By demonstrating your competent in the areas covered in its course content, employers will be attracted towards hiring you. And, aside from the compulsory qualification component involved, on the job experience will serve to expediate your training programme. It should therefore be a point of focus early in your training plan. The opportunity to practice core skills on a daily basis is invaluable, and will significantly support your learning efforts.
The key topics covered on the Level 2 C&G 2365 electrician course are:
- Electrical Installations Technology
- The principles of Electrical Science
- Wiring systems and enclosure installation
- Health and Safety in Building Services Engineering
There is also a competency-based element around communication. This aims to upskill individuals on their style, tone, and content of interactions when engaging with colleagues on-site.
Again, the examination process for this qualification is relatively robust. Candidates must complete several practical assessments and online multiple-choice tests to pass this course.
In terms of essential reading required, individuals should look to acquire the following titles:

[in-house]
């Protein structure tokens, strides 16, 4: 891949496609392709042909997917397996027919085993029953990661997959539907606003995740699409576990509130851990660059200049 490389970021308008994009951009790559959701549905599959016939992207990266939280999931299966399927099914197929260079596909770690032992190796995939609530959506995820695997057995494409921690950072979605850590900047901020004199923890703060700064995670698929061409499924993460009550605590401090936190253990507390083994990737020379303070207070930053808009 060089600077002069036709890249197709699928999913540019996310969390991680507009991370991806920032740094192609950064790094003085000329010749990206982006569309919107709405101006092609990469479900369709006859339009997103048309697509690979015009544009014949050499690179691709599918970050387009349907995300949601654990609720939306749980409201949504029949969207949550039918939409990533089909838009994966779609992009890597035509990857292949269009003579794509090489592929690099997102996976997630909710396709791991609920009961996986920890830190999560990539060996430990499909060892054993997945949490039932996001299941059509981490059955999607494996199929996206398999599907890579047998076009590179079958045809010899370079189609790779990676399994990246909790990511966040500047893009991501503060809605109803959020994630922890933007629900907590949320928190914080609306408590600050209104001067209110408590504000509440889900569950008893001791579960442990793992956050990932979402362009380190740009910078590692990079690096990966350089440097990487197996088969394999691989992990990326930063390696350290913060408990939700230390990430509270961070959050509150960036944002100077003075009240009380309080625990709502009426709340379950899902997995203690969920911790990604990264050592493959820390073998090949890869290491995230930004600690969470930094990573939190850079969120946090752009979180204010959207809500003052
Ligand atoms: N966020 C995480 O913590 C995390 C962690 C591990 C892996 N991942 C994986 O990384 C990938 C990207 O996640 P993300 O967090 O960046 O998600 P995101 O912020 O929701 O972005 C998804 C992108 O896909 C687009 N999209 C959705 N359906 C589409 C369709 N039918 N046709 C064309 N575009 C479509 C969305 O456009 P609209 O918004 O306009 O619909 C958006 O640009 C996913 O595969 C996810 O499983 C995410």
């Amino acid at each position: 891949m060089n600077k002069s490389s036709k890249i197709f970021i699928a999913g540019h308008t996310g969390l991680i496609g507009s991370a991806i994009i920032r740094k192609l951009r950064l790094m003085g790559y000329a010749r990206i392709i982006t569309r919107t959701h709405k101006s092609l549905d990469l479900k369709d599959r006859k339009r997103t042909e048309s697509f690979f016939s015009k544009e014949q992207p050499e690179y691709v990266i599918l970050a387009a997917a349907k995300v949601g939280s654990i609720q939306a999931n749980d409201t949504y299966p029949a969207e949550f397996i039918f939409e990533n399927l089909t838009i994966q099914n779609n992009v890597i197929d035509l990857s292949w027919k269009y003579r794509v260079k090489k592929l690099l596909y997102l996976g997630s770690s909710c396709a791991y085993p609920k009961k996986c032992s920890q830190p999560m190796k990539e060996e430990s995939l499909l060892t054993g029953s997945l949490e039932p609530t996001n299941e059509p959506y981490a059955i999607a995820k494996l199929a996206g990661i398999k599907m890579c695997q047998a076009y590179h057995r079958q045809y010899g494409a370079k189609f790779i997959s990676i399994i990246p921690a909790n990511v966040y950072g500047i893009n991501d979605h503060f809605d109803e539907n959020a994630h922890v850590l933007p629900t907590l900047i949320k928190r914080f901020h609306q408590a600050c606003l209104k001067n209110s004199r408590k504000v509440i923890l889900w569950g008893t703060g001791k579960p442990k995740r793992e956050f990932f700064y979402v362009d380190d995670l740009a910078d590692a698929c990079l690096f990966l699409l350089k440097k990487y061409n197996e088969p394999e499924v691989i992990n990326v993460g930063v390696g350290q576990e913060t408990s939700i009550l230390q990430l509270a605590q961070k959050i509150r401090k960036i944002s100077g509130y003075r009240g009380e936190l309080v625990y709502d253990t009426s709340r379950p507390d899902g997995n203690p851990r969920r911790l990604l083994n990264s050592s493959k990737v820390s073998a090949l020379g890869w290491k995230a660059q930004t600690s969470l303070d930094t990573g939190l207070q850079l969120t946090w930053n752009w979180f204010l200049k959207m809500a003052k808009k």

-The IET On-Site Guide (bs7671: 2018, 7th Edition)
-The City and Guilds Textbook: Book 1 Electrical Installations for Level 2 Diploma (2365). This guide is available online, but not in hard book format.
C&G 2365 Level 3 Diploma
Unsurprisingly, given its higher academic grading, the C&G 2365 Level 3 is significantly more challenging than the Level 2 foundation course. Given its additional complexity, the course timeframe is substantially longer and will demand a working plan of approximately 34 days. This is almost twice as long as the Level 2 C&G 2365 qualification. Therefore, delegates usually take roughly six months to complete. However, as always, this depends entirely on the individual’s pace of learning, previous experience, and available free time.